Do Marketers Think You're a High-Maintenance Ad Agency?

Five Ways to Make Life a Little Easier for Your Client (and You)

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A client recently said to me, "Don't take this personally, but agencies are difficult to manage." This, from an executive who has several agencies in his stable. He didn't mean it in a disparaging way; he was just speaking what he believes is a fact.

It's not the first time I've heard that . And I'm sure you've heard it before as well. So, why are agencies seen as tougher to manage than other service providers? And how can agencies be easier for clients manage? Or, should they even try to be?

Here are five areas I believe are in most agencies' DNA that make clients squirm:

1. Listen before you speak
Passion oozes out of most ad agencies. So much so that we can't wait to share our point of view. There are a lot of smart people in shops like ours, with rare talents. Hard to suppress that . That said, there are times to speak up and times to listen. Client briefings are one such important time to leverage our ears. Feedback following a presentation is another one -- especially if the feedback is critical. If your client feels he/she isn't being heard, that could lead to trouble for the campaign -- not to mention the relationship.

2. What's the hurry?
I've seen and heard this one. The agency team travels a good distance to meet with its client. After an hour in the meeting, and once the work has been presented, the agency folks start packing up, shutting down their laptops, and reaching for their luggage (which is waiting close by , ready to be wheeled out of the conference room). Is the client ready to end the meeting? What about staying for a drink or dinner? Even if you can't stay, don't always look like you want to be anywhere but in that meeting. Sends a bad message. Enjoy the social times with your clients more and your relationship will strengthen.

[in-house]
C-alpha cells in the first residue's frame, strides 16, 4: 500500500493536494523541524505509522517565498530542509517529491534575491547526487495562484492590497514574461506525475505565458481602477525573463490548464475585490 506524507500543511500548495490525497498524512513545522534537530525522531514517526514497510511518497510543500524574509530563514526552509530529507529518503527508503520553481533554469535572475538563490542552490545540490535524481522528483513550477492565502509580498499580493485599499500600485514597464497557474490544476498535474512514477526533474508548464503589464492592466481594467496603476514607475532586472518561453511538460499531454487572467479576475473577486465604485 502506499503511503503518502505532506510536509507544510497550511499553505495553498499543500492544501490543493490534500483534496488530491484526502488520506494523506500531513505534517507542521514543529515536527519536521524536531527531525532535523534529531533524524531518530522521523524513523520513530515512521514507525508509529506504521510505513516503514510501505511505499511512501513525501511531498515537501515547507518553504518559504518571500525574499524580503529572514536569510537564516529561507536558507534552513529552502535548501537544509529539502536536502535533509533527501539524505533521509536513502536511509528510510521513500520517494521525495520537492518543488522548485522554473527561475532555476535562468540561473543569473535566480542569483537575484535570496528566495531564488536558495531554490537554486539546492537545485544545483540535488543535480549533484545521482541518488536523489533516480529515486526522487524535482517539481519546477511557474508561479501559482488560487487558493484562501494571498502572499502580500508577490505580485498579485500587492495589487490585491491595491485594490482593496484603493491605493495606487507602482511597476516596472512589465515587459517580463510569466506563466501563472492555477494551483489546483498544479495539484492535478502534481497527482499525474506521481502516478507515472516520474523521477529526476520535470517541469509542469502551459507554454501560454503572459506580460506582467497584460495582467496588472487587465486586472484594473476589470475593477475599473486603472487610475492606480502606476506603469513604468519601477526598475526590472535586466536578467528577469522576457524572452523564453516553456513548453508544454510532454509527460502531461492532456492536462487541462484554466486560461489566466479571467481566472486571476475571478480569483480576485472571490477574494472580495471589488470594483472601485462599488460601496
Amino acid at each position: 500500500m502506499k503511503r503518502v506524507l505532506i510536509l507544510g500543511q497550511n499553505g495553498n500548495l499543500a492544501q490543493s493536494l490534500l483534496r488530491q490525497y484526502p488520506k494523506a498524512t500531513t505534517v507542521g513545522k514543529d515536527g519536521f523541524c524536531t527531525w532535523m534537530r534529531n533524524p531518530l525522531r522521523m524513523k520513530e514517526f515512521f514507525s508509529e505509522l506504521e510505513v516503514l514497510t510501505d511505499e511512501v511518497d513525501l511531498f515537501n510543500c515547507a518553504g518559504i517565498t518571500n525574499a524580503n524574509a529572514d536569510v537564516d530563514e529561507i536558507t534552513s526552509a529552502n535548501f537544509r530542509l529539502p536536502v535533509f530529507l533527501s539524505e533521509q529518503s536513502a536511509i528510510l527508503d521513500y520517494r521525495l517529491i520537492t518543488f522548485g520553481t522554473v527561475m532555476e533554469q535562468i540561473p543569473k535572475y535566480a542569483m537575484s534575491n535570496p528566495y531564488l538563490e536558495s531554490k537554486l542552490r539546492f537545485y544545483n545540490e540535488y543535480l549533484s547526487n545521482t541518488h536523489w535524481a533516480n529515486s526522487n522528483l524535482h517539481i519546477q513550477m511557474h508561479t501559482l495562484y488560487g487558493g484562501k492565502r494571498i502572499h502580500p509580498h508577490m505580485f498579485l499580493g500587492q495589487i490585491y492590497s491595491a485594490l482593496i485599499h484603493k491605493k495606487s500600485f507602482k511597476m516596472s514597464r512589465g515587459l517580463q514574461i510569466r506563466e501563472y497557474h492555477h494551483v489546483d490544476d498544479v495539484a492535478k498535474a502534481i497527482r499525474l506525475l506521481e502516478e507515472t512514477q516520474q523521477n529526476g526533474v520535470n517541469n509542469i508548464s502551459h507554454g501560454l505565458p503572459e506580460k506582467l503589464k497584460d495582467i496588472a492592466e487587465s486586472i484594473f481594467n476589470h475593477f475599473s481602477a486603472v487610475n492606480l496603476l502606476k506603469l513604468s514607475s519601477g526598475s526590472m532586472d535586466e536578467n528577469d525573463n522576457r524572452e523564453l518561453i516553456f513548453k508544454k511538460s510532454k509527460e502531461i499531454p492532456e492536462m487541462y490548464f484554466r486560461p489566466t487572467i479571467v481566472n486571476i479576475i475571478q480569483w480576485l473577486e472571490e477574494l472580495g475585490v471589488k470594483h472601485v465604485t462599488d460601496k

3. Push back less
If you strongly believe in an idea, but your client doesn't, you are being paid to express and defend the idea. Clients don't always get what you are trying to convey when you first present it. But, after you defend the work and your client still has an issue with it, what should you do? Continue to push back? You can, but it makes clients crazy. Yes, some of the best creative shops will fall on their swords repeatedly for an idea, but you'd better pick your battles carefully. You will wear out your welcome quickly if you push back every time, again and again, without demonstrating flexibility.

4. Nothing personal
When you receive critical feedback about an idea, don't take it personally. It's just business. Yet many agencies do, feeling wounded because their "baby" was just shot down. Sure it hurts when your idea is rejected, but keep it to yourself and deal with it privately. Clients don't have time to manage your emotions.

5. One is better than four
Structure your client relationships is a way that 's easy for communication to flow freely and accurately. One way to accomplish this is by having one point of contact. Sounds like Staffing 101, yet most agencies with multidisciplinary practices have multiple points of contact soon after the relationship begins. This is obviously difficult for clients to manage. So best to have one, highly knowledgeable, highly competent account manager serve in that role; someone who understands advertising, digital, public relations, social media, brand strategy, media and the various experiential ad mediums. Easy for me to say, harder to find. But with a little training, you'll see how easily it can be done. This single point of contact doesn't have to be an expert in each of the disciplines -- just possess a working knowledge.

I am sharing these tips because Brownstein Group has been guilty of some of them, too. I feel the majority of shops are well-intended and care deeply about their clients -- and the business success of their collaboration. But sometimes in our zeal to do our thing, we convey the wrong message and damage is done. Needlessly. Hopefully, if we can be more conscious about how we interact with our clients, we will enjoy longer-lasting, thriving relationships.

ABOUT THE AUTHOR
Marc Brownstein is president of The Brownstein Group, Philadelphia.
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